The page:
By the way, In addition to support for text and PDF files, Dropbox has excellent support for .eps, .psd, .ai, and .svg files. Our designers can share high fidelity mock-ups of various designs for our organization needs.
The same goes for our photographers. All of them are using Dropbox Pro accounts for storing their .raw and .jpeg files. In their opinion, Dropbox has one of the best implementations of sharing, viewing and downloading photographs. I second that.
Using Dropbox to achieve our goals
In our efforts to eradicate the domestic violence phenomenon, we had to partner with different public institutions, organizations, experts, and human rights activists. Dropbox proved to be an excellent tool for sharing our agenda, goals, and experience, and, at the same time, getting valuable input and know-how from our partners.
Furthermore, we’ve used Dropbox for some delicate scenarios. To keep in touch with our beneficiaries, in addition to e-mail and messaging, we use Dropbox to share tools and guides to keep them safe and informed without needlessly exposing them to their abusers. However, in some cases, Dropbox proved to be a life-saver. When we lost contact with a victim, she shared a screenshot of her location from her smartphone. Since she wasn’t reachable on her mobile, we immediately alerted the police and managed to get to her just in time. Currently, her assailant is facing criminal charges and, hopefully, he’ll get all the time he needs to reconsider his actions.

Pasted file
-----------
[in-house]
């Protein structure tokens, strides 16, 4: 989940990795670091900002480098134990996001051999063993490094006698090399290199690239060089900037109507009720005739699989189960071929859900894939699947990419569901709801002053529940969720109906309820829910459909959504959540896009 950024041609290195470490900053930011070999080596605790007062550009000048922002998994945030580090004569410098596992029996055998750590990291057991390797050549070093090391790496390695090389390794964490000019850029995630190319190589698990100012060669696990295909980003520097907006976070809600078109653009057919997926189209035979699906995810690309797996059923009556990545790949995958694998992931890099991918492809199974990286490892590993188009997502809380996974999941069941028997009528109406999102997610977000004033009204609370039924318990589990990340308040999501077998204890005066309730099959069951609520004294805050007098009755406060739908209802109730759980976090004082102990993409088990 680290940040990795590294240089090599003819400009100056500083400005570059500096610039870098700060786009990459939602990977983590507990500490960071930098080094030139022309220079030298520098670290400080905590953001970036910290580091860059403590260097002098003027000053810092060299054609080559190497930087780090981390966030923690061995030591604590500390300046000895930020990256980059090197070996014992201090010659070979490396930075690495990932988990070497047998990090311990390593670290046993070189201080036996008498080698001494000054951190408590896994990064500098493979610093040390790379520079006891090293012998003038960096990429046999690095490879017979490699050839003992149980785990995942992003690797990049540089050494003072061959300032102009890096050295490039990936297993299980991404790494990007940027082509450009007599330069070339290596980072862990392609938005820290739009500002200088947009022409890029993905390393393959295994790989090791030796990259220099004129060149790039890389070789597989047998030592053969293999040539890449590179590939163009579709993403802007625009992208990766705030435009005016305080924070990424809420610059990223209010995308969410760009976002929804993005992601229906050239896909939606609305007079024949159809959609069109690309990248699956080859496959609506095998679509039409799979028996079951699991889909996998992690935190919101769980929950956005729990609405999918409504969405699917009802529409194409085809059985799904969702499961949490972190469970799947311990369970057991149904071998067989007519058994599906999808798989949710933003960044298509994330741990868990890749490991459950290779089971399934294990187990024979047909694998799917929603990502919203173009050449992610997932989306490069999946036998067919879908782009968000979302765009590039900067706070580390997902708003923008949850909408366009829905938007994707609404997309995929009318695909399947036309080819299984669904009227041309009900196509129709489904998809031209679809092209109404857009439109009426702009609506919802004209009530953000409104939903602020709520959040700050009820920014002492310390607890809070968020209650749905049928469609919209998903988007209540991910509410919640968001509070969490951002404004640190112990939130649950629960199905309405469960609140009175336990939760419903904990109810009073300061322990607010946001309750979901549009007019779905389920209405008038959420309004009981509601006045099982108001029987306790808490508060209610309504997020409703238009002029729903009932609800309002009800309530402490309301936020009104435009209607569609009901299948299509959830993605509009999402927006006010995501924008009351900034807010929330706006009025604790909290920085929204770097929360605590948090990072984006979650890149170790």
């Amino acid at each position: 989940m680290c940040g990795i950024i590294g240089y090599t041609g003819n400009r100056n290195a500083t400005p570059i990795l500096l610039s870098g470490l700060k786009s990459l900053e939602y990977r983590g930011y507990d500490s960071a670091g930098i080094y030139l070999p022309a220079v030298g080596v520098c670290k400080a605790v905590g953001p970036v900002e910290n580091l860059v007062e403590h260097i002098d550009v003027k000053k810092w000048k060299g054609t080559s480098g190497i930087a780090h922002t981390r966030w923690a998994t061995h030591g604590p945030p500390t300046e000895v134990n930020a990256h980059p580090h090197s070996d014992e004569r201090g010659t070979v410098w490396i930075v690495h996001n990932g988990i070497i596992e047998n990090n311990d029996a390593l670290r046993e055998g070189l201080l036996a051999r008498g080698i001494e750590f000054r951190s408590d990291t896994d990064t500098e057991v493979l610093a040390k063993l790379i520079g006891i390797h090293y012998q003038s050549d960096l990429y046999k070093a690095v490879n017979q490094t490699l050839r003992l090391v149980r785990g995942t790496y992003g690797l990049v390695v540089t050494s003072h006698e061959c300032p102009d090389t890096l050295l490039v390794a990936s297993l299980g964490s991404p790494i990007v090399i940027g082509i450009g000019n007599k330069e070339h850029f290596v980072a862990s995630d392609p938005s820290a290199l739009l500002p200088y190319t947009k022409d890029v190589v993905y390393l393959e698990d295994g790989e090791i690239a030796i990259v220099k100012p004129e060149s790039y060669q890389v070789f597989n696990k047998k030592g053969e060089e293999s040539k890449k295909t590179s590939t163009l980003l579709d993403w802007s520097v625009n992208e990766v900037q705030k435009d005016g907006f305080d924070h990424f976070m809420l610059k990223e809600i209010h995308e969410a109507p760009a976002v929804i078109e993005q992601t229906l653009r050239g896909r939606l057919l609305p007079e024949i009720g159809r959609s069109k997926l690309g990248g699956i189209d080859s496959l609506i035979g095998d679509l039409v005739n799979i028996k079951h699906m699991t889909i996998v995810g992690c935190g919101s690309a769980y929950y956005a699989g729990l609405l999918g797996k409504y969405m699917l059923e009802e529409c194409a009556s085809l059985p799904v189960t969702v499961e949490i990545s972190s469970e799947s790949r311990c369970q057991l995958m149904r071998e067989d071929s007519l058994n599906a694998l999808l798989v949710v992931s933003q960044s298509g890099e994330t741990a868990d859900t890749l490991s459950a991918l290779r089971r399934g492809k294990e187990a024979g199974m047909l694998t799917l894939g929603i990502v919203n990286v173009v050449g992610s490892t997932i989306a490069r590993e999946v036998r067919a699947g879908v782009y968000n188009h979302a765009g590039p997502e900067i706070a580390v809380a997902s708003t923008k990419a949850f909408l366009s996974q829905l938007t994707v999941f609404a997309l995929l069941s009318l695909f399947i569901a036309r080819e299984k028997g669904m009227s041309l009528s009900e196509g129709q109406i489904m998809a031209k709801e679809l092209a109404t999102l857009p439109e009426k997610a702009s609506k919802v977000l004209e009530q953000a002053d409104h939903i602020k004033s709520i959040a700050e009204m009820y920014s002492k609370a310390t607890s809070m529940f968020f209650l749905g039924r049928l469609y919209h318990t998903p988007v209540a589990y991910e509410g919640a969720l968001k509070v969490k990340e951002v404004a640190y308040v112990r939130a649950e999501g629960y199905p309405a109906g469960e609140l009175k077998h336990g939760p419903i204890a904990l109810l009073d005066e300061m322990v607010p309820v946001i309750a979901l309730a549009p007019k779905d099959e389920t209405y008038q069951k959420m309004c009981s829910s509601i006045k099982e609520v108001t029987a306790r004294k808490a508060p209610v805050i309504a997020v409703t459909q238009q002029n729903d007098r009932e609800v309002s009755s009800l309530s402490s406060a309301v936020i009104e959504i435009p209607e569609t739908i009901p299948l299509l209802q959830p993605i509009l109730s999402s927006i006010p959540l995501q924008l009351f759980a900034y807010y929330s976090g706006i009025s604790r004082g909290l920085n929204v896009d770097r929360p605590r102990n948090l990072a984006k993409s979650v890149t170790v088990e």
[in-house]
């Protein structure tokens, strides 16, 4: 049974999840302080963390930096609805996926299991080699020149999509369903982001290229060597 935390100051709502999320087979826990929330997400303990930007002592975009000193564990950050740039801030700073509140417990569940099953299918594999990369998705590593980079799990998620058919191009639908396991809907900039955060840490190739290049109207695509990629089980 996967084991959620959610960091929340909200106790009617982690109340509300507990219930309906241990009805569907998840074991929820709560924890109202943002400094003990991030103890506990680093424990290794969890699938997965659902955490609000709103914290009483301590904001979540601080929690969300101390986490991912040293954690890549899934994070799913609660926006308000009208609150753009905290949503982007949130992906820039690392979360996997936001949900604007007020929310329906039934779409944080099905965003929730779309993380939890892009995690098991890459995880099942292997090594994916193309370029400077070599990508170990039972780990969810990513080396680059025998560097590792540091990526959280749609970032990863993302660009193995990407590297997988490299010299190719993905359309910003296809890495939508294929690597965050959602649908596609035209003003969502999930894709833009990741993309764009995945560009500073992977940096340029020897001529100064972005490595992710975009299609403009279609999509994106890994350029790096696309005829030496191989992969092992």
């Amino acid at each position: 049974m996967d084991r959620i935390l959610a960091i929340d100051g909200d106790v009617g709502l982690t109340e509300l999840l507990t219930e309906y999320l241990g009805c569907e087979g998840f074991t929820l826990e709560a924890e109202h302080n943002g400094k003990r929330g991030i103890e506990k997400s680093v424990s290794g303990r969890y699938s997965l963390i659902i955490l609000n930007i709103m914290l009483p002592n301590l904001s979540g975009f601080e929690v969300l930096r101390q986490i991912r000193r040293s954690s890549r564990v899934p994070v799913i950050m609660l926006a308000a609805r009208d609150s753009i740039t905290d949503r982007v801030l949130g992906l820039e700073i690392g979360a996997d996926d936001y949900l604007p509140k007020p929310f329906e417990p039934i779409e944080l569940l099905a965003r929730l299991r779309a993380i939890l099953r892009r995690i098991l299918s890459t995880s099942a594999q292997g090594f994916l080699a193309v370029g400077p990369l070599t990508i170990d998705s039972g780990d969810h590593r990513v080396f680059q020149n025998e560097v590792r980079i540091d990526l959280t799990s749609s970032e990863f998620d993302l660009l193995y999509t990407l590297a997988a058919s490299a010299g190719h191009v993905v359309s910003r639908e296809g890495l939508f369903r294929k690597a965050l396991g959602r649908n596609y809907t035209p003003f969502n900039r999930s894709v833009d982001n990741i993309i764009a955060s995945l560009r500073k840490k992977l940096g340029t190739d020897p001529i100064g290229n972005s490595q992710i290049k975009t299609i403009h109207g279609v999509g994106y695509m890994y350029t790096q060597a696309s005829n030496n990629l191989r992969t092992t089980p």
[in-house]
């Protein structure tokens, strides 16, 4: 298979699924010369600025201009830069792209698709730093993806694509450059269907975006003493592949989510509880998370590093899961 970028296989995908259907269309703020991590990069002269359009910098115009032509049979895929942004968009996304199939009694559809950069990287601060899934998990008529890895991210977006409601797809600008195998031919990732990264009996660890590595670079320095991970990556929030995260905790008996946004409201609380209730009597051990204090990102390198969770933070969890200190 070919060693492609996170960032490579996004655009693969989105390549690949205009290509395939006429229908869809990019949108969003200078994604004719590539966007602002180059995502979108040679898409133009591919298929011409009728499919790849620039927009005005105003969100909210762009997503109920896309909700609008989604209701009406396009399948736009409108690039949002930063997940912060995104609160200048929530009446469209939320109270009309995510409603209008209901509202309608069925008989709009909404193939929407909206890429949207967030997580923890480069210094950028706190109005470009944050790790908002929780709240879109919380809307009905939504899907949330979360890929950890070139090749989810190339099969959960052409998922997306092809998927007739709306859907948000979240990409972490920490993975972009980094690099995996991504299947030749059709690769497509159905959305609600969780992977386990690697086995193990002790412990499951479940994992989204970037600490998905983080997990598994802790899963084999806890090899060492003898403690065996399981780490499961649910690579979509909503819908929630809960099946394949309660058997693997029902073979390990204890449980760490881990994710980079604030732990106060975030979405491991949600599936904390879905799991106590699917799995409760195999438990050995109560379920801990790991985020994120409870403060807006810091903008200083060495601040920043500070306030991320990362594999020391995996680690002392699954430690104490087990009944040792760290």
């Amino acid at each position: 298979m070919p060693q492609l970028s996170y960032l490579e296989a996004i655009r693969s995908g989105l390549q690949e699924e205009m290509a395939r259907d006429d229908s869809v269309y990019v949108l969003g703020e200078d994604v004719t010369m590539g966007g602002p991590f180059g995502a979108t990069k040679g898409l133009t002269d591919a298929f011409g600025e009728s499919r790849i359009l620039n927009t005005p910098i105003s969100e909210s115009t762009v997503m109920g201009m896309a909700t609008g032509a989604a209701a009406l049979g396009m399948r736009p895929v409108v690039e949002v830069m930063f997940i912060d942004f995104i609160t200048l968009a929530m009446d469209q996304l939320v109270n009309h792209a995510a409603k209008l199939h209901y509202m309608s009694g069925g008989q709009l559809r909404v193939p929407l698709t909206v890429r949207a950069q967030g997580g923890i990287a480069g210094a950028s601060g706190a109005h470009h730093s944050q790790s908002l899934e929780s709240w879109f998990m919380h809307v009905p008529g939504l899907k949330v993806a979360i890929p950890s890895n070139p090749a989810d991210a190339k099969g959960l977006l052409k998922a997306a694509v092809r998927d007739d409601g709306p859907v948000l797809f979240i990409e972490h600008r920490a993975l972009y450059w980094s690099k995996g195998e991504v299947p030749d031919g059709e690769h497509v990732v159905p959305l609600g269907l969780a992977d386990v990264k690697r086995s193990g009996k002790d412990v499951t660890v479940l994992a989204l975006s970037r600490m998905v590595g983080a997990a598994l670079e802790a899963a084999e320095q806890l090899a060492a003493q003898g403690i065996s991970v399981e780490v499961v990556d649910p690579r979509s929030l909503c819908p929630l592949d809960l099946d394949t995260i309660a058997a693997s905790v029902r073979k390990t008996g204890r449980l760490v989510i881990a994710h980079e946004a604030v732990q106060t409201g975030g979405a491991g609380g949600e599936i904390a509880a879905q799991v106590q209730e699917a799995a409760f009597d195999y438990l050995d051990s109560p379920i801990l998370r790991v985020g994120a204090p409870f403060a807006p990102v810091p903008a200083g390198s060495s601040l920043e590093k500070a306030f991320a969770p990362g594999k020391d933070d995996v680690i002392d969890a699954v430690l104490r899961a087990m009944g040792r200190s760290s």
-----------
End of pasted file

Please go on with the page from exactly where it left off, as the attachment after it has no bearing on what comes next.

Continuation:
Dropbox, helped us become a better organization. As we scaled up, we started looking into tools like Slack, xPenditure, HipChat or Trello to boost our efficiency further. All the services mentioned above can be easily integrated with Dropbox. Have a look here, and you’ll be amazed to see the number of services and products that feature Dropbox support. We’ll continue to use all the tools available to get things done, but one thing is for sure, Dropbox will remain a valuable tool for our organization.
The choice of using Dropbox proved to be catalysts for our success and, subsequently allowed me to succeed in what seemed to be a dramatic point in my career. Nothing is sadder than failing your ideals. Thanks to Dropbox, we are now embracing new challenges and new possibilities. Just like us, thousands of individuals and organization around the globe are using Dropbox to excel in what they do. Finding cures for incurable illnesses, building better products and services, shaping amazing customer experiences, creating and promoting art or rediscovering Earth is infinitely easier, thanks to Dropbox. Is Dropbox the right solution for you? It’s now easier than ever to find out.
This is a sponsored conversation written by me on behalf of Dropbox. The opinions and text are all mine.